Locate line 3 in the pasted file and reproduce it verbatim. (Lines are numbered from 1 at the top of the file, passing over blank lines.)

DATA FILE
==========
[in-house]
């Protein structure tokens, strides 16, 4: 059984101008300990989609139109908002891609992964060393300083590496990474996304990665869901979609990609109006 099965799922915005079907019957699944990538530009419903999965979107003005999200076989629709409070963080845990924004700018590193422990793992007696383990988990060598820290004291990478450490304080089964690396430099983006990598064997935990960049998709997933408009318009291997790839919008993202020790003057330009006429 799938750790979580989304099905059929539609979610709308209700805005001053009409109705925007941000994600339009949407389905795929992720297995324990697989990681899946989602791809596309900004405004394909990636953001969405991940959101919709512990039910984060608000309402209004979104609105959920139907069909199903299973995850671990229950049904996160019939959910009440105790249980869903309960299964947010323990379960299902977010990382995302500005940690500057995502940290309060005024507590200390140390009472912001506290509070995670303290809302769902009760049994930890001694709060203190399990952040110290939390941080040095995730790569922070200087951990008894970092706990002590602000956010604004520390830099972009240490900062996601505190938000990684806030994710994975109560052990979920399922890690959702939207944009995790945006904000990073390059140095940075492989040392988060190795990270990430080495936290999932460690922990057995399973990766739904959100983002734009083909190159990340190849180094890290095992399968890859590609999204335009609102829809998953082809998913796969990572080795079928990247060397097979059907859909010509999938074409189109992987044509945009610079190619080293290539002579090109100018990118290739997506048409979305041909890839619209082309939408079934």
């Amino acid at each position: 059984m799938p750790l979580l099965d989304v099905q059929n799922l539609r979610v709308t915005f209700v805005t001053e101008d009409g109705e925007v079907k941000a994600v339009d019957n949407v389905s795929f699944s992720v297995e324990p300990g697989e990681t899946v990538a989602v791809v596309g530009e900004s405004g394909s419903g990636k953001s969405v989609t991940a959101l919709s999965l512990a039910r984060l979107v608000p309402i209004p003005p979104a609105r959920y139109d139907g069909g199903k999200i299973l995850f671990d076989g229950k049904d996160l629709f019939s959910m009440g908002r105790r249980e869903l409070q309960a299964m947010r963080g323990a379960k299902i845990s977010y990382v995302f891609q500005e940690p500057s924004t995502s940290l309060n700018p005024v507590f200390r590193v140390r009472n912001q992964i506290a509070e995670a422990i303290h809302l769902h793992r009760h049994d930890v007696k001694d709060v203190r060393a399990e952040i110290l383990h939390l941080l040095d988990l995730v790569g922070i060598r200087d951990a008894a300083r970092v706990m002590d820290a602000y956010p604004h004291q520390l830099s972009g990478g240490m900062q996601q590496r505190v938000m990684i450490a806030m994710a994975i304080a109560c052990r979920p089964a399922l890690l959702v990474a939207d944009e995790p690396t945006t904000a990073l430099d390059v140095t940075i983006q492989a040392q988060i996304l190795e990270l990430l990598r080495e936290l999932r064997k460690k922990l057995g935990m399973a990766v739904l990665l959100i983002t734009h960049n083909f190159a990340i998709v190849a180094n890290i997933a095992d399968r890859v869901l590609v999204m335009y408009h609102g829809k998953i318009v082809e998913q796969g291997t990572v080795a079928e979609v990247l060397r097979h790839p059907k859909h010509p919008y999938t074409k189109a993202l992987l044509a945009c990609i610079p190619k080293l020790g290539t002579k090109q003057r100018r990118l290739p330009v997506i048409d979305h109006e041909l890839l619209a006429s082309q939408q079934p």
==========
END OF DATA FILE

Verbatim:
């Amino acid at each position: 059984m799938p750790l979580l099965d989304v099905q059929n799922l539609r979610v709308t915005f209700v805005t001053e101008d009409g109705e925007v079907k941000a994600v339009d019957n949407v389905s795929f699944s992720v297995e324990p300990g697989e990681t899946v990538a989602v791809v596309g530009e900004s405004g394909s419903g990636k953001s969405v989609t991940a959101l919709s999965l512990a039910r984060l979107v608000p309402i209004p003005p979104a609105r959920y139109d139907g069909g199903k999200i299973l995850f671990d076989g229950k049904d996160l629709f019939s959910m009440g908002r105790r249980e869903l409070q309960a299964m947010r963080g323990a379960k299902i845990s977010y990382v995302f891609q500005e940690p500057s924004t995502s940290l309060n700018p005024v507590f200390r590193v140390r009472n912001q992964i506290a509070e995670a422990i303290h809302l769902h793992r009760h049994d930890v007696k001694d709060v203190r060393a399990e952040i110290l383990h939390l941080l040095d988990l995730v790569g922070i060598r200087d951990a008894a300083r970092v706990m002590d820290a602000y956010p604004h004291q520390l830099s972009g990478g240490m900062q996601q590496r505190v938000m990684i450490a806030m994710a994975i304080a109560c052990r979920p089964a399922l890690l959702v990474a939207d944009e995790p690396t945006t904000a990073l430099d390059v140095t940075i983006q492989a040392q988060i996304l190795e990270l990430l990598r080495e936290l999932r064997k460690k922990l057995g935990m399973a990766v739904l990665l959100i983002t734009h960049n083909f190159a990340i998709v190849a180094n890290i997933a095992d399968r890859v869901l590609v999204m335009y408009h609102g829809k998953i318009v082809e998913q796969g291997t990572v080795a079928e979609v990247l060397r097979h790839p059907k859909h010509p919008y999938t074409k189109a993202l992987l044509a945009c990609i610079p190619k080293l020790g290539t002579k090109q003057r100018r990118l290739p330009v997506i048409d979305h109006e041909l890839l619209a006429s082309q939408q079934p």